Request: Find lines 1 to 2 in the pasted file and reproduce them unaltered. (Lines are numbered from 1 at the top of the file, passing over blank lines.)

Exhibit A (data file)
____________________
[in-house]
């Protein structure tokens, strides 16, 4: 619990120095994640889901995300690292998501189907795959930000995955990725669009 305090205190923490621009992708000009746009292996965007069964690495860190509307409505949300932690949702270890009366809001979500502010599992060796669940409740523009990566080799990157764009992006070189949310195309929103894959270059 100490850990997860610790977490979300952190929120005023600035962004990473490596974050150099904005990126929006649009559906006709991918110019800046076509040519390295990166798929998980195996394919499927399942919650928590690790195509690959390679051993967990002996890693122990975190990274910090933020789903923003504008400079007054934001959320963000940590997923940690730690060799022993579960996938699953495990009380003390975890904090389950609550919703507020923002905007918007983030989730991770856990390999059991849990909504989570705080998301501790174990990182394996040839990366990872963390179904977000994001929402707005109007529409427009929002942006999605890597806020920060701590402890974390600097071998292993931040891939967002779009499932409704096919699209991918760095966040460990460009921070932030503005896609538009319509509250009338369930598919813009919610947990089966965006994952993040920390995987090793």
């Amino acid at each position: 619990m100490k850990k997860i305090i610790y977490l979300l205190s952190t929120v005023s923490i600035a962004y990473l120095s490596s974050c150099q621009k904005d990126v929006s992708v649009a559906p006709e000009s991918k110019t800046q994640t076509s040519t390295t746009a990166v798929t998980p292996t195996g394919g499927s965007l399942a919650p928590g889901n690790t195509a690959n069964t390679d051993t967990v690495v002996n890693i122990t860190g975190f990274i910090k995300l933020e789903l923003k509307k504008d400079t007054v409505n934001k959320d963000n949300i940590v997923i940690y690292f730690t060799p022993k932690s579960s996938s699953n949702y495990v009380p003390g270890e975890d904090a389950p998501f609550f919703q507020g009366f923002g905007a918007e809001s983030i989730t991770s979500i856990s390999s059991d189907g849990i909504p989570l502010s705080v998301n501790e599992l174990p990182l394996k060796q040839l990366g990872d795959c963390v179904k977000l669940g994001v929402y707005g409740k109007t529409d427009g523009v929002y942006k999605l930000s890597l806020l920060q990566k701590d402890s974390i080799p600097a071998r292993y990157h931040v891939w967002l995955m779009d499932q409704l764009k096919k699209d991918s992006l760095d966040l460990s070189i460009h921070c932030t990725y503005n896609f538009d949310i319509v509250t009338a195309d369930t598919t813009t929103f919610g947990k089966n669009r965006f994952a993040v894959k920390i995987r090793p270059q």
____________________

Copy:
[in-house]
């Protein structure tokens, strides 16, 4: 619990120095994640889901995300690292998501189907795959930000995955990725669009 305090205190923490621009992708000009746009292996965007069964690495860190509307409505949300932690949702270890009366809001979500502010599992060796669940409740523009990566080799990157764009992006070189949310195309929103894959270059 100490850990997860610790977490979300952190929120005023600035962004990473490596974050150099904005990126929006649009559906006709991918110019800046076509040519390295990166798929998980195996394919499927399942919650928590690790195509690959390679051993967990002996890693122990975190990274910090933020789903923003504008400079007054934001959320963000940590997923940690730690060799022993579960996938699953495990009380003390975890904090389950609550919703507020923002905007918007983030989730991770856990390999059991849990909504989570705080998301501790174990990182394996040839990366990872963390179904977000994001929402707005109007529409427009929002942006999605890597806020920060701590402890974390600097071998292993931040891939967002779009499932409704096919699209991918760095966040460990460009921070932030503005896609538009319509509250009338369930598919813009919610947990089966965006994952993040920390995987090793």